Taste of Woodstock Woodstock’s annual street festival offers more than 50 vendors on Elm Street, food, crafts, art, children’s activities, live music, beer and wine. Fun for all! >> Elm Street, Woodstock, Vt. >> Free >>

See the work of New England’s finest model engineers and machinists along with demonstrations of intricate machining skills of the past, present, and future. Check out models built by hand and powered by air pressure. Visit maker tables to create, learn, and experiment. >> American Precision Museum, 196 Main Street, Windsor, Vt. >> Windsor Recreation Center, 29 Union Street, Windsor, Vt. >> Adults $8, children $5 >>

Aug. 17 to 19

Fri and Sat/7 a.m. to 11 p.m. Sun/7 a.m. to 6 p.m.

Cornish Fair The town of Cornish celebrates summer with its annual family friendly agricultural fair. Midway rides, food, farm animals, 4-H exhibits and more. >> Cornish Fairgrounds, 294 Town House Road, Cornish, N.H. >> Adults $10, children 12 and under free >>





Aug. 19

Aug. 25

Sun/10 a.m. to 2 p.m.

Sat/9 a.m. to 3 p.m.

Love Your Lake Day and Antique Boat Parade This event includes crafts, activities and games for children, a display of aquatic plant specimens, live animals from Wildlife Encounters, a scavenger hunt, loon exhibit, ice cream, popcorn, demonstrations and restored antique boats on display and in the parade. >> Lake Sunapee Protective Association, 63 Main Street, Sunapee, N.H. >> Free >>

45th Annual Apple Pie Craft Fair One of New England’s longest running craft fairs! Enjoy 100+ booths of handmade crafts, including pottery, woodworking, glass, fiber arts and more. The fair also features live music, an apple pie contest and sale and the Firemen’s Famous Chicken Barbecue. There’s also an outstanding book sale at the Richards Library. >> Newport Town Common, Newport, N.H. >> Free admission >>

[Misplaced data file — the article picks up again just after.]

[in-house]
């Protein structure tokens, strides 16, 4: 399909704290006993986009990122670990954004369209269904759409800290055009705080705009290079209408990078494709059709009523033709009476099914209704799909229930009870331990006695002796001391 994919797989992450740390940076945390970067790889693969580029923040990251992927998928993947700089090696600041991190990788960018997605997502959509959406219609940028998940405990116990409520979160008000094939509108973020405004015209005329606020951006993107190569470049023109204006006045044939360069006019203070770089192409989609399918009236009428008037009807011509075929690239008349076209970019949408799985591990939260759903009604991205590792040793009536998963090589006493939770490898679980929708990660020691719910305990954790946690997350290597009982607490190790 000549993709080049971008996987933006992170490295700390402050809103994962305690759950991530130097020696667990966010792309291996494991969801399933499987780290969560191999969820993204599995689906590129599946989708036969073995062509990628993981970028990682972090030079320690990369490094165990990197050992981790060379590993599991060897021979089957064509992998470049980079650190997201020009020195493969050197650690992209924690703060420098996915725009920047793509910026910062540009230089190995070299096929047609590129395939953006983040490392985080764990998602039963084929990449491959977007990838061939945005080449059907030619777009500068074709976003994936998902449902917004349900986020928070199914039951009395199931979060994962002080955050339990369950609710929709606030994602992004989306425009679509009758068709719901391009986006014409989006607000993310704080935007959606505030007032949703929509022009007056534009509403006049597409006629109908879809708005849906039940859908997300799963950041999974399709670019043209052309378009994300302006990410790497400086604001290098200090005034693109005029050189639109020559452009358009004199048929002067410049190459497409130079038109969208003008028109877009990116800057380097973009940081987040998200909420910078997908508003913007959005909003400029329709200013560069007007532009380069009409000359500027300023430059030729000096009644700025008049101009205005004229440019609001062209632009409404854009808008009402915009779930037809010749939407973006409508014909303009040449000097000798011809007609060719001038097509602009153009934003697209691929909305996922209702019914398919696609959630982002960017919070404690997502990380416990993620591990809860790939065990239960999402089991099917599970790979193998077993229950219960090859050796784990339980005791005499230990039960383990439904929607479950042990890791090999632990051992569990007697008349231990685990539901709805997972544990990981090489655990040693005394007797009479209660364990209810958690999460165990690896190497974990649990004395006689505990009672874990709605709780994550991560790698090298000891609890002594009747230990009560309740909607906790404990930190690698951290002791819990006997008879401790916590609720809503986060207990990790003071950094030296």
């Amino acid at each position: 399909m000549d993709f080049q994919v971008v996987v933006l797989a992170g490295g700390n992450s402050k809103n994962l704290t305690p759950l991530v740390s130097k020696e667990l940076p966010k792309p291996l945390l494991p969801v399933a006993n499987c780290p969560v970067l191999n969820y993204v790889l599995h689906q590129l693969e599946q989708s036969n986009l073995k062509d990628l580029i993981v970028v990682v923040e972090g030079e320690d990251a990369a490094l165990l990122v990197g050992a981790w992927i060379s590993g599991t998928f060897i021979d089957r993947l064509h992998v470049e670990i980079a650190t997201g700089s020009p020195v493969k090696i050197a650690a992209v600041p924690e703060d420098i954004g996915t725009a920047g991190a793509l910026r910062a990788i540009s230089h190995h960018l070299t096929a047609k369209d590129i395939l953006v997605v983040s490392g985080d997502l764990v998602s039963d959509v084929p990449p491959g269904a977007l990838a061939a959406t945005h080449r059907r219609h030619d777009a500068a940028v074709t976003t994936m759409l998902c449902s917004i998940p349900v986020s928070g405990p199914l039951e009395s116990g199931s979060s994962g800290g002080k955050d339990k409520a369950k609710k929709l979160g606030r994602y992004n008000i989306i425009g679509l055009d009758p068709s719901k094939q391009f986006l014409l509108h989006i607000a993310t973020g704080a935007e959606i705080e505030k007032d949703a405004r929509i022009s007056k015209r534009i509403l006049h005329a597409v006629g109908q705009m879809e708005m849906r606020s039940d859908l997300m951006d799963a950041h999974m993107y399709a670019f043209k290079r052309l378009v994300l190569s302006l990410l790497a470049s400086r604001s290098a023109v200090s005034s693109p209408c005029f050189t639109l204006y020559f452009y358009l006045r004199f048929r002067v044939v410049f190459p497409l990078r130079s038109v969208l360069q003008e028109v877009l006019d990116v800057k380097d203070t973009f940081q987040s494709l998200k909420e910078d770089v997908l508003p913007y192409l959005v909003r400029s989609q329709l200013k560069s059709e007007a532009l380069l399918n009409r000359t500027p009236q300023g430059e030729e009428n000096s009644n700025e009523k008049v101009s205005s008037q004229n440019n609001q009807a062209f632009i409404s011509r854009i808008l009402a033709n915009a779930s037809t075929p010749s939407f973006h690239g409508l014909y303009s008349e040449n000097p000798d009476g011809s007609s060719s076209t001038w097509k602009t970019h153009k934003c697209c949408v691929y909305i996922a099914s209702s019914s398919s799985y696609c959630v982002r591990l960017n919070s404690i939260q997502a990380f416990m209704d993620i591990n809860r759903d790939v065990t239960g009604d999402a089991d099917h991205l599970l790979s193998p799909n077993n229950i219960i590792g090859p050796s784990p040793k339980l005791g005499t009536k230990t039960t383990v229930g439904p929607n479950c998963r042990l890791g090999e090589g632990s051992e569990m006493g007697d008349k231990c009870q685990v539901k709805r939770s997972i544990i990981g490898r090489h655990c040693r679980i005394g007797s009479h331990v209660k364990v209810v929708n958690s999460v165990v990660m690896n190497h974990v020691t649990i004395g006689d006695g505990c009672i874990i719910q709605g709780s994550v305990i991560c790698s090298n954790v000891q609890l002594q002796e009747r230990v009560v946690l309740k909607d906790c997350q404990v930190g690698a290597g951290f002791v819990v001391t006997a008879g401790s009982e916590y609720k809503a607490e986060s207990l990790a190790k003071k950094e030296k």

Aug. 23 Thu/4 to 9 p.m.

Aug. 26

Summer Celebration A fun-filled evening of food, music, dancing and fireworks marks the unofficial end of summer in Lebanon. Explore the farmers’ market in Colburn Park, join the dance fest on the mall and take in the fireworks display at Storrs Hill Ski Area. >> Colburn Park, North Park Street, Lebanon, N.H. >> Storrs Hill Ski Area, 60 Spring Street, Lebanon, N.H. >> Free >>

Sun/10 a.m. to 2 p.m.

Paws in the Pool Celebrate the last day of the pool season with your dog(s)! Preregister for discounted price. >> Lebanon Memorial Pool, 67 Pumping Station Road, Lebanon, N.H. >> Adults $5, dogs $2, children age 12 to 17 $2 >>

The summer calendar is sponsored by




The Family Place is a Parent Child Center in Norwich, Vermont. We believe that strong families build strong communities.